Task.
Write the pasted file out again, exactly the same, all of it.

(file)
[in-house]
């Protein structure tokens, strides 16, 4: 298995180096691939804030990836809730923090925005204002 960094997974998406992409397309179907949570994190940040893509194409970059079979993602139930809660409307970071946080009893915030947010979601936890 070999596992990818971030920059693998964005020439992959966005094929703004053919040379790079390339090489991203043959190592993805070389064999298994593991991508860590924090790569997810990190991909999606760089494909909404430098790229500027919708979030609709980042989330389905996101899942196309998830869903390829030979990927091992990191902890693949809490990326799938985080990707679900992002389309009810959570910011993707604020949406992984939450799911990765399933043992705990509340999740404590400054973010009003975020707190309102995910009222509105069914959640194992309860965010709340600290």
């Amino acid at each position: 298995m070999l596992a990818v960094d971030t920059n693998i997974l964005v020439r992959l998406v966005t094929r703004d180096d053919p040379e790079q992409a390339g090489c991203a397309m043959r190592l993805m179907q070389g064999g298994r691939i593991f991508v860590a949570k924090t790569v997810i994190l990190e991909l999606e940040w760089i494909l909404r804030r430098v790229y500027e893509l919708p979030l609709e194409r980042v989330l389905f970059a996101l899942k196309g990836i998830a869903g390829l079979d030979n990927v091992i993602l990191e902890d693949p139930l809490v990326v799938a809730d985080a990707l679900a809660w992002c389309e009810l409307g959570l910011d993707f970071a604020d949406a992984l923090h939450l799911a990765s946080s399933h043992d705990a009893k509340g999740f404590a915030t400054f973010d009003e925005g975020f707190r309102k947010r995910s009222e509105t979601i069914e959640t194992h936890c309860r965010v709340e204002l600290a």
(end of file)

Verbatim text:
[in-house]
């Protein structure tokens, strides 16, 4: 298995180096691939804030990836809730923090925005204002 960094997974998406992409397309179907949570994190940040893509194409970059079979993602139930809660409307970071946080009893915030947010979601936890 070999596992990818971030920059693998964005020439992959966005094929703004053919040379790079390339090489991203043959190592993805070389064999298994593991991508860590924090790569997810990190991909999606760089494909909404430098790229500027919708979030609709980042989330389905996101899942196309998830869903390829030979990927091992990191902890693949809490990326799938985080990707679900992002389309009810959570910011993707604020949406992984939450799911990765399933043992705990509340999740404590400054973010009003975020707190309102995910009222509105069914959640194992309860965010709340600290």
């Amino acid at each position: 298995m070999l596992a990818v960094d971030t920059n693998i997974l964005v020439r992959l998406v966005t094929r703004d180096d053919p040379e790079q992409a390339g090489c991203a397309m043959r190592l993805m179907q070389g064999g298994r691939i593991f991508v860590a949570k924090t790569v997810i994190l990190e991909l999606e940040w760089i494909l909404r804030r430098v790229y500027e893509l919708p979030l609709e194409r980042v989330l389905f970059a996101l899942k196309g990836i998830a869903g390829l079979d030979n990927v091992i993602l990191e902890d693949p139930l809490v990326v799938a809730d985080a990707l679900a809660w992002c389309e009810l409307g959570l910011d993707f970071a604020d949406a992984l923090h939450l799911a990765s946080s399933h043992d705990a009893k509340g999740f404590a915030t400054f973010d009003e925005g975020f707190r309102k947010r995910s009222e509105t979601i069914e959640t194992h936890c309860r965010v709340e204002l600290a």